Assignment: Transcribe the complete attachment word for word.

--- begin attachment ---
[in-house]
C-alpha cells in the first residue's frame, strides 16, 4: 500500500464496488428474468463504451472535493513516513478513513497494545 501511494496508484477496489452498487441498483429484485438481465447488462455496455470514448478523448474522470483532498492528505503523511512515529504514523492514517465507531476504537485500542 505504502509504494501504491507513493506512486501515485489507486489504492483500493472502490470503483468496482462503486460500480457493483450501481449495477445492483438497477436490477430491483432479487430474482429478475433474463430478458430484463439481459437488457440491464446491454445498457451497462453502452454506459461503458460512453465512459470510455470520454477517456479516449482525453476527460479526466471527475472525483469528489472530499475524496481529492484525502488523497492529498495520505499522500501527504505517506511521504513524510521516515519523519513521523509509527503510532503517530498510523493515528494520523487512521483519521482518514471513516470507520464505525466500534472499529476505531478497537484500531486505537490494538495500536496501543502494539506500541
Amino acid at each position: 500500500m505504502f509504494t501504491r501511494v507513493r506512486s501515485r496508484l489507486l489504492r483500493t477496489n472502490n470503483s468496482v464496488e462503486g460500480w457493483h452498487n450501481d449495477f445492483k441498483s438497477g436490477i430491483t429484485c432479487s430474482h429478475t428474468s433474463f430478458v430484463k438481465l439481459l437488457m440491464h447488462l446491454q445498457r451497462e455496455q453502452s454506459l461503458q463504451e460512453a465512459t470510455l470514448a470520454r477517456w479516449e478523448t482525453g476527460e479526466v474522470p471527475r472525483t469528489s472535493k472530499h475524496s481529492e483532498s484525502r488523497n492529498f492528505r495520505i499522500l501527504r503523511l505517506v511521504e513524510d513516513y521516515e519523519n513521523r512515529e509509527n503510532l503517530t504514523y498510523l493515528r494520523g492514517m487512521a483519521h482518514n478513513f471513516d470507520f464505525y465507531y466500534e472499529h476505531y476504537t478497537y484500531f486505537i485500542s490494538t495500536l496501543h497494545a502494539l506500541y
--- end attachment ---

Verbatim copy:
[in-house]
C-alpha cells in the first residue's frame, strides 16, 4: 500500500464496488428474468463504451472535493513516513478513513497494545 501511494496508484477496489452498487441498483429484485438481465447488462455496455470514448478523448474522470483532498492528505503523511512515529504514523492514517465507531476504537485500542 505504502509504494501504491507513493506512486501515485489507486489504492483500493472502490470503483468496482462503486460500480457493483450501481449495477445492483438497477436490477430491483432479487430474482429478475433474463430478458430484463439481459437488457440491464446491454445498457451497462453502452454506459461503458460512453465512459470510455470520454477517456479516449482525453476527460479526466471527475472525483469528489472530499475524496481529492484525502488523497492529498495520505499522500501527504505517506511521504513524510521516515519523519513521523509509527503510532503517530498510523493515528494520523487512521483519521482518514471513516470507520464505525466500534472499529476505531478497537484500531486505537490494538495500536496501543502494539506500541
Amino acid at each position: 500500500m505504502f509504494t501504491r501511494v507513493r506512486s501515485r496508484l489507486l489504492r483500493t477496489n472502490n470503483s468496482v464496488e462503486g460500480w457493483h452498487n450501481d449495477f445492483k441498483s438497477g436490477i430491483t429484485c432479487s430474482h429478475t428474468s433474463f430478458v430484463k438481465l439481459l437488457m440491464h447488462l446491454q445498457r451497462e455496455q453502452s454506459l461503458q463504451e460512453a465512459t470510455l470514448a470520454r477517456w479516449e478523448t482525453g476527460e479526466v474522470p471527475r472525483t469528489s472535493k472530499h475524496s481529492e483532498s484525502r488523497n492529498f492528505r495520505i499522500l501527504r503523511l505517506v511521504e513524510d513516513y521516515e519523519n513521523r512515529e509509527n503510532l503517530t504514523y498510523l493515528r494520523g492514517m487512521a483519521h482518514n478513513f471513516d470507520f464505525y465507531y466500534e472499529h476505531y476504537t478497537y484500531f486505537i485500542s490494538t495500536l496501543h497494545a502494539l506500541y